‘26,371 Tuberculosis cases detected in Kano, last year’

1 year ago 1040

• 10-15% are children, says Foundation
• ‘State records 95% treatment success rate in 2022’

No fewer than 26,371 cases of Tuberculosis (TB) were diagnosed and notified in Kano State in 2022 by Kano State TB and Leprosy Control Programme (KNS-TBLCP), out of 31,232 projected target.

Out of the number, between 10 and 15 per cent are children. Senior Programme Manager and Cluster Lead, KNCV Tuberculosis Foundation Nigeria, Mamman Bajehson, who disclosed this in a chat with The Guardian, yesterday, said that the state in 2022 recorded a treatment success rate of 95 per cent.

Bajehson said that the state had 1,346, TB treatment sites, with 23 GeneXpert diagnostic sites, six Truenat diagnostic platforms, one drug resistant treatment centre, four TB LAMP diagnostic platforms and four wellness on Keke mobile units spread across the 44 councils of the state.

He said: “The burden in Kano is extrapolated by using the national incidence rate and projected state population of about 38,000. The people appreciate the free TB diagnostic and treatment services, uptake is high with good patient retention.”

According to him, there is also need to improve on childhood TB, which is slightly below the projected benchmark.

“This is being addressed through a concerted effort from the state, partners and multi-sectoral collaboration to intentional target pediatric age group congregate settings, hitherto, devoid of TB screening services e.g. schools, nutrition and welfare centres,” he stated.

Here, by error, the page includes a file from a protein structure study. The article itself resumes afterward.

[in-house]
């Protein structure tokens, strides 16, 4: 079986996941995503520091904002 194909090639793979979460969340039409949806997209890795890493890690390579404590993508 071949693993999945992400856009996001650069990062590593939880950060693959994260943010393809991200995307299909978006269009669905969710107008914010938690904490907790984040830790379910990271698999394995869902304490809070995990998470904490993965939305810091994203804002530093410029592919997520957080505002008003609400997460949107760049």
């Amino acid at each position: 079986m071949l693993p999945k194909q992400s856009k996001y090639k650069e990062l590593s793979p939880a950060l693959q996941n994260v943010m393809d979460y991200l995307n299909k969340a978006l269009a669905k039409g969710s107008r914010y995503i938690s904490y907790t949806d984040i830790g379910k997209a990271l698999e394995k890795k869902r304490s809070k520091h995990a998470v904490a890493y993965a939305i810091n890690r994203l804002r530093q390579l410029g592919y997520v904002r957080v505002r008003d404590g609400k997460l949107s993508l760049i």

He said that to end TB in Nigeria, there is need to implement all elements of the #EndTB strategy, address unmet funding gap, bring interventions to scale across board and collaborate with other partners and sectors.

“The KNSMOH has a dedicated Twitter handle, Facebook were the KNSTBLCP post TB centric messages to their followers, the KNSTBLCP also partners with BA-N (USAID partner) for demand creation activities like radio shows on popular stations, use of a national toll free TB help line (3340) and motorised campaigns across communities,” he added.

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